Oil dropped below $90 a barrel this week due to Europe's debt crisis hurting fuel consumption, and after an industry report showed US gasoline supplies surged the most since January.
Futures fell a second day as traders secured profits from a rally to $90.76 a barrel, the highest in 26 months, according to Bloomberg. The dollar strengthened after European ministers ruled out immediate aid for debt ridden Portugal and Spain, dulling investor appetite for commodities. The American Petroleum Institute said gasoline stockpiles increased 4.8 million barrels last week.
Crude, due for delivery in January dropped by as much as 1.2 percent, to $87.61 a barrel in electronic trading on the New York Mercantile Exchange. The contract was at $88.37 at 1:32 p.m. GMT. Brent crude for next month settlement fell as much as $1.12, or 1.2 percent, to $90.27 a barrel on the London based ICE Futures Europe exchange.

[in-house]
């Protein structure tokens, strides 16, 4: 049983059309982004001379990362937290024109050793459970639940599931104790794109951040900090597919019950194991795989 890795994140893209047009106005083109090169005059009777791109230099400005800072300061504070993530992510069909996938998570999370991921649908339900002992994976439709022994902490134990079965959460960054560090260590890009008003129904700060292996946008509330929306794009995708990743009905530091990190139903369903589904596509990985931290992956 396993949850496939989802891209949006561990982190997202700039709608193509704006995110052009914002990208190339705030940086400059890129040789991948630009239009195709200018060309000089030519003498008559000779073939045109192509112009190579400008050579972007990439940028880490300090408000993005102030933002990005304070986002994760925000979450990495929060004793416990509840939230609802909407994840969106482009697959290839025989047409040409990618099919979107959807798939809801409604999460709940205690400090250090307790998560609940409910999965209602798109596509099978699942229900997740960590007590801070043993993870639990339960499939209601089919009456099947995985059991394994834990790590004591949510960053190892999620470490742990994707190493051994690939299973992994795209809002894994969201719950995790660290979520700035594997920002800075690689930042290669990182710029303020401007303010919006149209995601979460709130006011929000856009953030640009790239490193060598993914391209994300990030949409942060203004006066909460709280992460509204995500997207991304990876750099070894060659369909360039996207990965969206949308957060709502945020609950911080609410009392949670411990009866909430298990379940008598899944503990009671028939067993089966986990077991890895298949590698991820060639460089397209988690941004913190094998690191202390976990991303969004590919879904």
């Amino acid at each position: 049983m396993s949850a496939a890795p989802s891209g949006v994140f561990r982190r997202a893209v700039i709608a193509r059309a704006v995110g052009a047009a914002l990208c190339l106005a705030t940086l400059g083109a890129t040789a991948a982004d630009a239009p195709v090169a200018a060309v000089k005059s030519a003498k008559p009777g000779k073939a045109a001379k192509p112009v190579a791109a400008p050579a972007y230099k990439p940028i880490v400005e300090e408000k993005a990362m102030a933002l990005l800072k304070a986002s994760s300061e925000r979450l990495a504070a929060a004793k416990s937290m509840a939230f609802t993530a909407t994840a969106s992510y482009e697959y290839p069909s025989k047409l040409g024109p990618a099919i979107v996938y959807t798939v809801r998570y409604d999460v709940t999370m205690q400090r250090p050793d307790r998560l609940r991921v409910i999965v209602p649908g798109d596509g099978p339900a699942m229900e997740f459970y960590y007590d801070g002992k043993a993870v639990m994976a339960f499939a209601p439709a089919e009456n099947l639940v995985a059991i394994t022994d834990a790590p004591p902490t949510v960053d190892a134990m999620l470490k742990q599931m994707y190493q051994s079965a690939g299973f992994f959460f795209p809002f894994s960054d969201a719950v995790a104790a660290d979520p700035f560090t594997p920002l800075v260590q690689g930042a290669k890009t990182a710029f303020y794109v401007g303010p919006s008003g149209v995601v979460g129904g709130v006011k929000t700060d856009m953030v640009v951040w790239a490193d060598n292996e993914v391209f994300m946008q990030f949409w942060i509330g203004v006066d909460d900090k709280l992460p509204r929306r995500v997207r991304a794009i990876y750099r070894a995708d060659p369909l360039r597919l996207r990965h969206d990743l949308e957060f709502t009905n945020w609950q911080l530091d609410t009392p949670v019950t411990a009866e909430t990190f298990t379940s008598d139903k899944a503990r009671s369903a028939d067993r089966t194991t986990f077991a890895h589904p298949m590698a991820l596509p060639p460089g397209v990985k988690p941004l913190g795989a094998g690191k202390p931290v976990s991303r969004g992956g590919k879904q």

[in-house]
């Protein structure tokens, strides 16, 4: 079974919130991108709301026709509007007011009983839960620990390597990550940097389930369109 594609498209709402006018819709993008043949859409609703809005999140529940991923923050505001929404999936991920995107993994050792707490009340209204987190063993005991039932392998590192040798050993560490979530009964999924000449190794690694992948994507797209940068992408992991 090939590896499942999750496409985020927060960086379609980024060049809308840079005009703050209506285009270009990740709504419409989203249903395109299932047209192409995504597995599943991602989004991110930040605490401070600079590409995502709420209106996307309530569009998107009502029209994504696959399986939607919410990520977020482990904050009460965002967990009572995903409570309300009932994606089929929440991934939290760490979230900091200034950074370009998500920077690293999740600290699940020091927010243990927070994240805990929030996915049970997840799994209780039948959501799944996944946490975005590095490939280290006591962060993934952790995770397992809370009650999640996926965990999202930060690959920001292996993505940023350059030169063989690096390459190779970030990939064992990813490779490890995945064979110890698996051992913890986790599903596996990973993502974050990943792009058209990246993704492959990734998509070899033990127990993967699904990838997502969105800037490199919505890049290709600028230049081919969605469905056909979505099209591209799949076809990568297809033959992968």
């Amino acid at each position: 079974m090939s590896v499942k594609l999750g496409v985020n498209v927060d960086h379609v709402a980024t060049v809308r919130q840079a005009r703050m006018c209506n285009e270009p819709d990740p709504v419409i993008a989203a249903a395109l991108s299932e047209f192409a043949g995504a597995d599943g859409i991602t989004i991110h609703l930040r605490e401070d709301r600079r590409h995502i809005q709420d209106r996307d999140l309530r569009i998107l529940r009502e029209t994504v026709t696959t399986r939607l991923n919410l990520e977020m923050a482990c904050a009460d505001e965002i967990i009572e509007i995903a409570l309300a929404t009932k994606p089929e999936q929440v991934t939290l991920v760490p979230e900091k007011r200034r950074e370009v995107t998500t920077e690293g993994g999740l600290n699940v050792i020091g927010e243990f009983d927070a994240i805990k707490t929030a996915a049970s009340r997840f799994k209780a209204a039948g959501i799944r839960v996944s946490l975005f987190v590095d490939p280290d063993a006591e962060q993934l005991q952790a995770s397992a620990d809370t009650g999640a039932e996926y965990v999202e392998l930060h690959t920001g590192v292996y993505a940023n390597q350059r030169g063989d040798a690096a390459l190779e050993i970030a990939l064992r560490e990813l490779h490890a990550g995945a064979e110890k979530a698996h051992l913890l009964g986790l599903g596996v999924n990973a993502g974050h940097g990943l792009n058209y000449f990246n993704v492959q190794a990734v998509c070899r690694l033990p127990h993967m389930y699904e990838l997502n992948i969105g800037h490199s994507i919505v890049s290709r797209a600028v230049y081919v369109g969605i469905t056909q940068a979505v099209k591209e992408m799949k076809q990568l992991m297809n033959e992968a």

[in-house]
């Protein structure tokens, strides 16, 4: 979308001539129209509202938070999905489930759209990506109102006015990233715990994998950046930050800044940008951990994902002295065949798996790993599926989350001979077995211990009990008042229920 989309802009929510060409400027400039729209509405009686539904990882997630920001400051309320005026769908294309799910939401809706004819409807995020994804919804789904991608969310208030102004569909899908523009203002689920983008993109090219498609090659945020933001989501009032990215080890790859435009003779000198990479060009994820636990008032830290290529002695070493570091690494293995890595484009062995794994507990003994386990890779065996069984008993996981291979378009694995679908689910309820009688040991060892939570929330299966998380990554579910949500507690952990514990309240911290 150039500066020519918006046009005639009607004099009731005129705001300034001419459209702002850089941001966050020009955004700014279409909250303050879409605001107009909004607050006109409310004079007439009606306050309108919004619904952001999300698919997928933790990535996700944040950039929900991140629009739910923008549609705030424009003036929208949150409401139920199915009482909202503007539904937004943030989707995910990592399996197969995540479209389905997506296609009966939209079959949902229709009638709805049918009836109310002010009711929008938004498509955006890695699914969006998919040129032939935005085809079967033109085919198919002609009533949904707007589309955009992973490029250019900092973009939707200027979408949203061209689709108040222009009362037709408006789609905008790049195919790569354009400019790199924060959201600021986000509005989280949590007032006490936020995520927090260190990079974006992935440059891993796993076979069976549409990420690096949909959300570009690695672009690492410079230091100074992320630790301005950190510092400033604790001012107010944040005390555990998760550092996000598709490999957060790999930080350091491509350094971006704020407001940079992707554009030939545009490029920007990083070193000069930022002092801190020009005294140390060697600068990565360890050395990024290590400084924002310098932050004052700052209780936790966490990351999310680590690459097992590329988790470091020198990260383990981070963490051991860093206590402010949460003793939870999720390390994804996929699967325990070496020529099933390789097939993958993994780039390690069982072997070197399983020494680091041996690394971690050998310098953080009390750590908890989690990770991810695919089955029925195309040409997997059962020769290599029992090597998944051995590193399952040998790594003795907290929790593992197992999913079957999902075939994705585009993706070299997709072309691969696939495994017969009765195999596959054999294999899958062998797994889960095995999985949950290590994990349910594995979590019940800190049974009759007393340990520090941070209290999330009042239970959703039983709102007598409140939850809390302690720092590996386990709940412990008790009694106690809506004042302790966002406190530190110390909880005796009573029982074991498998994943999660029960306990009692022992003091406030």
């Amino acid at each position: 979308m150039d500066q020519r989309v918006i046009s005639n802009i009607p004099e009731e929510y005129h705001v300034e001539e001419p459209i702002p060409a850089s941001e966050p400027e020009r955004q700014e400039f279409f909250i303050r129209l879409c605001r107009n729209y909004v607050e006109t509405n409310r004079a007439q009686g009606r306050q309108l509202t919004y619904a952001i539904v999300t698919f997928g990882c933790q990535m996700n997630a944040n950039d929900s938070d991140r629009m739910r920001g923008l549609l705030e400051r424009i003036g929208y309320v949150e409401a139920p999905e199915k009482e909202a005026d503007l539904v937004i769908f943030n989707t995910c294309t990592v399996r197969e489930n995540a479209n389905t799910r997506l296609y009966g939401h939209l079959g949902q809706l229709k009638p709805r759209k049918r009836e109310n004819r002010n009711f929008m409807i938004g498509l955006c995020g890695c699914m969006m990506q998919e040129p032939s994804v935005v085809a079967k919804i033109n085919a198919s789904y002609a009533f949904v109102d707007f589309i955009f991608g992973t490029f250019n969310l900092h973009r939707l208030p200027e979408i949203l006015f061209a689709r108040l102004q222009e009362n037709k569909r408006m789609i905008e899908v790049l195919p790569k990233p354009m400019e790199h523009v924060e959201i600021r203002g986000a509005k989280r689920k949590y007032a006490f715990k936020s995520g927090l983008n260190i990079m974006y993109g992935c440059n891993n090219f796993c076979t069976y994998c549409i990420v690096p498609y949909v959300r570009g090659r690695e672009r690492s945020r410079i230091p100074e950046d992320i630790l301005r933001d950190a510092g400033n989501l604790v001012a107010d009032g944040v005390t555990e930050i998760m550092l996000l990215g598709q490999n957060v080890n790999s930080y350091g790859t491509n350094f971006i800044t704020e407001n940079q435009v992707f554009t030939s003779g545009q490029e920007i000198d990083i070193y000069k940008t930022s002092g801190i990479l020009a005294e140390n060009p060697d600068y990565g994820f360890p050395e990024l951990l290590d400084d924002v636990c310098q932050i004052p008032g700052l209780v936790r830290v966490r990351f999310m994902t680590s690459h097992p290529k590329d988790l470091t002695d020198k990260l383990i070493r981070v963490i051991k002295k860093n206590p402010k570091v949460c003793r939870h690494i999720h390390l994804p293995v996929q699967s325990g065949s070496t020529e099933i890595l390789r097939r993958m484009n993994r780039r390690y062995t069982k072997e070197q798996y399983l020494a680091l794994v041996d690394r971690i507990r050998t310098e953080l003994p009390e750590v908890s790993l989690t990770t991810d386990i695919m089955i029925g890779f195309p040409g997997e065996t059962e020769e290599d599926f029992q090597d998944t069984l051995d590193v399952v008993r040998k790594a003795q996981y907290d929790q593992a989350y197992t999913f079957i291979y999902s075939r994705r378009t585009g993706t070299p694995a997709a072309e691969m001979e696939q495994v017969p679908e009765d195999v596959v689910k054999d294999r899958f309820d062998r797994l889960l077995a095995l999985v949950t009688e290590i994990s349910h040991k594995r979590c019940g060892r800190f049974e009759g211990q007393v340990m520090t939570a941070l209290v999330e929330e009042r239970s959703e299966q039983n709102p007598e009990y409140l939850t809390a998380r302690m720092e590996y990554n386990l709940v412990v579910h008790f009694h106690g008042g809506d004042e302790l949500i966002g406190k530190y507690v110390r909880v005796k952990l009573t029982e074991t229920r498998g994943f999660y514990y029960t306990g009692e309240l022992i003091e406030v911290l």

Christopher Bellew, senior broker at Bache Commodities Ltd in London said: "Oil is facing contradictory pressures. On the one hand it's being pumped up by Chinese demand and colder weather, while on the other relatively high supplies and economic anxieties are dragging it down."
Oil has risen 11 percent in 2010, on the back of a soaring market of 78 percent in 2009 and a 100 percent increase in 1999.
Oil's rally is unlikely to coax OPEC into raising production quotas at a meeting this week in Ecuador, as group members consider the global economic recovery strong enough to withstand price gains, according to a Bloomberg News survey.
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